the FOOT group - Livingston, NJH


Diabetic Foot Wound Care

Millions of Americans are diagnosed with diabetes, and each year many of them are at risk of having major podiatric complications as a side effect of their diabetes. If you have diabetes, it is imperative that you care for your feet and manage your diabetes with a trusted and experienced. In the context of a diabetic condition, the word "wound" can actually refer to any of cuts, blisters, bruises, bumps, burns, and calluses. Essentially, anything out of the ordinary; including injuries, conditions, and other abnormalities could potentially lead to serious medical complication and should be investigated.

There are two general categories in which we can place diabetic wounds - those of internal and external origin. Internally originating wounds include blisters, calluses, corns, and anything else produced by the body. External wounds, conversely, are those which happen outside the body and include cuts, scrapes, and things of that nature. Both internal and external wounds can potentially result in tissue breakdown (ulceration), which puts you at risk for serious infections.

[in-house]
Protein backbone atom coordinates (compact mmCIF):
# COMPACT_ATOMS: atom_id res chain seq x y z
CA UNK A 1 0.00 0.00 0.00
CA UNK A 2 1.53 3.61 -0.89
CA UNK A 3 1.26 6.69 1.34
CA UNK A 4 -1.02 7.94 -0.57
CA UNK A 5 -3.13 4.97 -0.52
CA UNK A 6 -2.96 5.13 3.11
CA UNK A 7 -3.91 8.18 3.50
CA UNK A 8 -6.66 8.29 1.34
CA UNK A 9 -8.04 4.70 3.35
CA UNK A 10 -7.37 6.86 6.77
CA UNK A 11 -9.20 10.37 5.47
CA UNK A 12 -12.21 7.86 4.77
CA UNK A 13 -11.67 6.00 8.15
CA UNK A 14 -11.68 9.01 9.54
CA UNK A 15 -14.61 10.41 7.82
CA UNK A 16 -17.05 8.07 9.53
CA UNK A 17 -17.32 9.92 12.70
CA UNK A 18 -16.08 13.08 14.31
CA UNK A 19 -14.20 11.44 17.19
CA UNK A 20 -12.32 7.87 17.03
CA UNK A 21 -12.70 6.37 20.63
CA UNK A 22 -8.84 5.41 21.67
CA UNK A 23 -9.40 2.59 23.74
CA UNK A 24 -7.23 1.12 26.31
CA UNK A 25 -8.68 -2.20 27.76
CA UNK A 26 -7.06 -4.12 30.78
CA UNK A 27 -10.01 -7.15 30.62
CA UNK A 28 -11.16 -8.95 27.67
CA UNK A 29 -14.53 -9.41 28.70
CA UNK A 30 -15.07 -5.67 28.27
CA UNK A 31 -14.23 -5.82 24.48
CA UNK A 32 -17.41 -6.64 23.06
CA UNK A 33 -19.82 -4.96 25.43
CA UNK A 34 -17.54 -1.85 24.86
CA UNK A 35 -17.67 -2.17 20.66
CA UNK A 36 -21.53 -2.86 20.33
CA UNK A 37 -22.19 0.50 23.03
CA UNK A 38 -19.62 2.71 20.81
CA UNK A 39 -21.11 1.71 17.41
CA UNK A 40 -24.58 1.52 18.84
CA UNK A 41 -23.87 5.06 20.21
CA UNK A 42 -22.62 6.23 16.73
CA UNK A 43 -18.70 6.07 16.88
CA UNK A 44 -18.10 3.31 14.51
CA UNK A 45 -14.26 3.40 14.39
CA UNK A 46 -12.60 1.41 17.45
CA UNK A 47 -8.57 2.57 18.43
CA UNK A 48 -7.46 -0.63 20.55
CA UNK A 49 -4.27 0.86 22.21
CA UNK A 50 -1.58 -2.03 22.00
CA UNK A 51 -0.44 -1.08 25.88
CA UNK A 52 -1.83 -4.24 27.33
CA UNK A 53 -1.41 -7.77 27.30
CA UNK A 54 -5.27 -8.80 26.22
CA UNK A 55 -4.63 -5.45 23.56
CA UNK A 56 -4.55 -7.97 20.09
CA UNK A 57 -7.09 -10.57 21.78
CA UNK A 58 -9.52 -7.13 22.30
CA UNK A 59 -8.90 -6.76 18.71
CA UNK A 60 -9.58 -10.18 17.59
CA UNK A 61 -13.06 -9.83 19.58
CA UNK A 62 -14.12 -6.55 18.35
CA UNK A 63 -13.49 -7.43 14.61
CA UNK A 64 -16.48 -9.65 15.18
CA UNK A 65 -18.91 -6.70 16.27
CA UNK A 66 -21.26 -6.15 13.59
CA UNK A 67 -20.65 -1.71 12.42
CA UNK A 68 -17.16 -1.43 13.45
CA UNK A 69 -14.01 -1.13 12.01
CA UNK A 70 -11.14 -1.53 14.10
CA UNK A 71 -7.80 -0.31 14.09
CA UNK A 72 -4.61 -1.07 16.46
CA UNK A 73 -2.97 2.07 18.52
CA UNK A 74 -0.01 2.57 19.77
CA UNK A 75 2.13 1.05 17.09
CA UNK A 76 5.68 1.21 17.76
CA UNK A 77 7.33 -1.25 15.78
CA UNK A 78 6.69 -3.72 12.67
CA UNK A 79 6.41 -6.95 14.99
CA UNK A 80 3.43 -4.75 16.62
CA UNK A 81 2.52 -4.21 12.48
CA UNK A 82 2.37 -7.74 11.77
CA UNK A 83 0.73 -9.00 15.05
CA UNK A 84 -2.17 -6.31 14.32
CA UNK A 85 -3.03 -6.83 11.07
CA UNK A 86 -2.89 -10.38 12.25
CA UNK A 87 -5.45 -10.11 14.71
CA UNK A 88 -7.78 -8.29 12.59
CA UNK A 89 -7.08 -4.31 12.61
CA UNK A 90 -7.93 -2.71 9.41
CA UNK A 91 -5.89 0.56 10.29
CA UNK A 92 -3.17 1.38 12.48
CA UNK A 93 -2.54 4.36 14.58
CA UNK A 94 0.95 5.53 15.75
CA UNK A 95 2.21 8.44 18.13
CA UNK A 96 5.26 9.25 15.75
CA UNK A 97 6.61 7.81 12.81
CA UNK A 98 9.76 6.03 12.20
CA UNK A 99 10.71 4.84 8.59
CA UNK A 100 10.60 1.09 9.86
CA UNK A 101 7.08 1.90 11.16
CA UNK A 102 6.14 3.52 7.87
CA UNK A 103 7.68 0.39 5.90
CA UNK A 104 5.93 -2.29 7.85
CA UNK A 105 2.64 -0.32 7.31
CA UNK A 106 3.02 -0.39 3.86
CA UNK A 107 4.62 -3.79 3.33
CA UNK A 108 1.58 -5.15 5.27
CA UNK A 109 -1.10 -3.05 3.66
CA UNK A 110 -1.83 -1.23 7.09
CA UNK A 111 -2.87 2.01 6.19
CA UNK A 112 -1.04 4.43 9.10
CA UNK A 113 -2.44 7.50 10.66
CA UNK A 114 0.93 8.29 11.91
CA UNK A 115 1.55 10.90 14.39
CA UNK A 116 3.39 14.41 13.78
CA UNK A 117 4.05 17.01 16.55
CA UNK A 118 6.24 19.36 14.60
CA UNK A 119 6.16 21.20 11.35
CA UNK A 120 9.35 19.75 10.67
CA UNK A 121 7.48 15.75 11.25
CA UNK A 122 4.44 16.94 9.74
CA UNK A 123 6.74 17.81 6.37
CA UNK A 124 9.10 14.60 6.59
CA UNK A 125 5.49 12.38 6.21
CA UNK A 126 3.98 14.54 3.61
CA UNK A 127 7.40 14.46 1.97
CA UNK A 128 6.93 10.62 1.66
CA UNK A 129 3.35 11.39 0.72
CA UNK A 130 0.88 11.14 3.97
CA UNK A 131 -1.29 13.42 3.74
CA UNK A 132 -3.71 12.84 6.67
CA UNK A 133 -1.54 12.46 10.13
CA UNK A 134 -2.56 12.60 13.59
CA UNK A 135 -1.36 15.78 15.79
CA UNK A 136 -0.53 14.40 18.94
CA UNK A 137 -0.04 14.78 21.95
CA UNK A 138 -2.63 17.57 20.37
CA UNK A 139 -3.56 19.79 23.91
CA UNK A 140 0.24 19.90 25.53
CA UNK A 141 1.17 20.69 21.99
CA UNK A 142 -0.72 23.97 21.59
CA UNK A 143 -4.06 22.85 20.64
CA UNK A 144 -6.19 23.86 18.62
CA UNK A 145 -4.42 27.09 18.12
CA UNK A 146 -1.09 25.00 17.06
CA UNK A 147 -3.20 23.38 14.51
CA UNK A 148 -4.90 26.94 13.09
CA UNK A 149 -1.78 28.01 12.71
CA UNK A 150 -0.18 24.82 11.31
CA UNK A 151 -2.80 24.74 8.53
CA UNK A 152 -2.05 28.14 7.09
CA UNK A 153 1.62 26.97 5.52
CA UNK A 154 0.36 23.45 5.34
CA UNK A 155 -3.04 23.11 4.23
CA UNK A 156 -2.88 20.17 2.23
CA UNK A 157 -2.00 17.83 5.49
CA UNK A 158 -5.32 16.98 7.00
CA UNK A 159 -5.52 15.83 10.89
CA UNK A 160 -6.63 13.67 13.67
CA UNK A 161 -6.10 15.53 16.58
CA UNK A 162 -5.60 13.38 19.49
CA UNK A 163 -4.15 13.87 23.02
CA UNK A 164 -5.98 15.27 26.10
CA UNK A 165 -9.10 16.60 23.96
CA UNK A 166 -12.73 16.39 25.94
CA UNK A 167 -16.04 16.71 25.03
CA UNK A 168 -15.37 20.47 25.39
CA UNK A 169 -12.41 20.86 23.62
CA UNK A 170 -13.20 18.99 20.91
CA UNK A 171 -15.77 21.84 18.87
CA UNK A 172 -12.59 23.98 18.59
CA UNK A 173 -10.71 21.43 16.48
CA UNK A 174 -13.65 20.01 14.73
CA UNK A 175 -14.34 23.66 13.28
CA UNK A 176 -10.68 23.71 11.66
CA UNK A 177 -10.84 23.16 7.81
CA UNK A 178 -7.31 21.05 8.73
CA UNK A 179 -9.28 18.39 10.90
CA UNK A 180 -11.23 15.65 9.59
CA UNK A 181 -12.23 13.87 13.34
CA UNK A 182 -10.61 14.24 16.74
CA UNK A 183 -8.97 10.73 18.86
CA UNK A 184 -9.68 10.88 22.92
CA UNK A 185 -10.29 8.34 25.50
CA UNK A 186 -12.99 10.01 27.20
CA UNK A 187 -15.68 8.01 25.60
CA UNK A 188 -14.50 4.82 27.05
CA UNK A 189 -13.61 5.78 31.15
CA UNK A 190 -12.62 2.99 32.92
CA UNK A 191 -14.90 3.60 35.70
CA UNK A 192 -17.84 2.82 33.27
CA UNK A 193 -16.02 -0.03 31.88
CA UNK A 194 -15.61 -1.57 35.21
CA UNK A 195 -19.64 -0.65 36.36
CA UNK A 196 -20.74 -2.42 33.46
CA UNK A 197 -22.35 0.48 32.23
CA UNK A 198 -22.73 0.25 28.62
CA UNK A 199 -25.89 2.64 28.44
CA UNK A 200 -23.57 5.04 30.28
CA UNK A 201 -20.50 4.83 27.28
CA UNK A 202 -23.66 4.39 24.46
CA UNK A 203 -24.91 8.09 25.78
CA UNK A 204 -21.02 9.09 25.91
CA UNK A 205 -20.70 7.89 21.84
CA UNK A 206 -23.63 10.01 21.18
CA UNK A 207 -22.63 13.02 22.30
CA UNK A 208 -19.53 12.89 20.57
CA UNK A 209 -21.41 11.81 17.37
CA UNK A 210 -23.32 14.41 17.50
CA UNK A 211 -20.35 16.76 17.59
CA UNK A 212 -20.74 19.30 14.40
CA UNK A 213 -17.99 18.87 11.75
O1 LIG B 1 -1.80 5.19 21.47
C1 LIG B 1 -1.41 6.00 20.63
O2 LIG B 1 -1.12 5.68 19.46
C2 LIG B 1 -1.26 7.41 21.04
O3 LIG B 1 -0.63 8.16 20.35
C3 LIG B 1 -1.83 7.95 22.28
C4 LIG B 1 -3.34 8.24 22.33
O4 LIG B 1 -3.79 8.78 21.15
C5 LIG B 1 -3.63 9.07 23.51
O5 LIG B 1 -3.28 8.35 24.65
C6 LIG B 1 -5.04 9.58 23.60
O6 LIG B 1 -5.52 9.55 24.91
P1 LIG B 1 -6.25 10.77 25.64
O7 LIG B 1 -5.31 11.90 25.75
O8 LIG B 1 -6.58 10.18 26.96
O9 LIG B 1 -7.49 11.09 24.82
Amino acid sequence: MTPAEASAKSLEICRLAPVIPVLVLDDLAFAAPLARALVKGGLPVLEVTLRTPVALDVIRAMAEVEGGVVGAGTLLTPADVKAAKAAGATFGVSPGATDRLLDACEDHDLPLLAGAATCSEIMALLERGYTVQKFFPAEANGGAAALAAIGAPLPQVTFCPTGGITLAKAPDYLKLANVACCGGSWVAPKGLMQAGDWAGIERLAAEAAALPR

Calluses may not seem like a major concern, but certain forces can cause the layers of callused skin to separate and fill with fluid. When the fluid becomes contaminated and infected, the result is a foot ulcer.

Foot Care for Diabetic Patients

As someone who has been diagnosed with diabetes, you may be well aware of the signs of complications and always be on top of monitoring your sugar levels; however, it is also important that you are aware of the complications and risks that your feet and hands may encounter. Without proper care, your feet could be at risk for low blood flow, blisters, and infections. Wounds, ulcers, and Charcot can all lead to severe podiatric issues including infections, and in extreme cases, amputation.

Diligent foot care is essential in those who have diabetes. Blood flow and nerves can be affected, making injuries more difficult to notice and slower to heal. Infection is a real possibility, even with mild injuries.

Any of these symptoms may be a sign of trouble, and should be checked with a visit to our office:

  • Slow healing sore on your foot
  • Tingling or burning, numbness or lack of feeling in your foot
  • Blisters, corns or calluses
  • Cold feet
  • Ingrown or thick toenails

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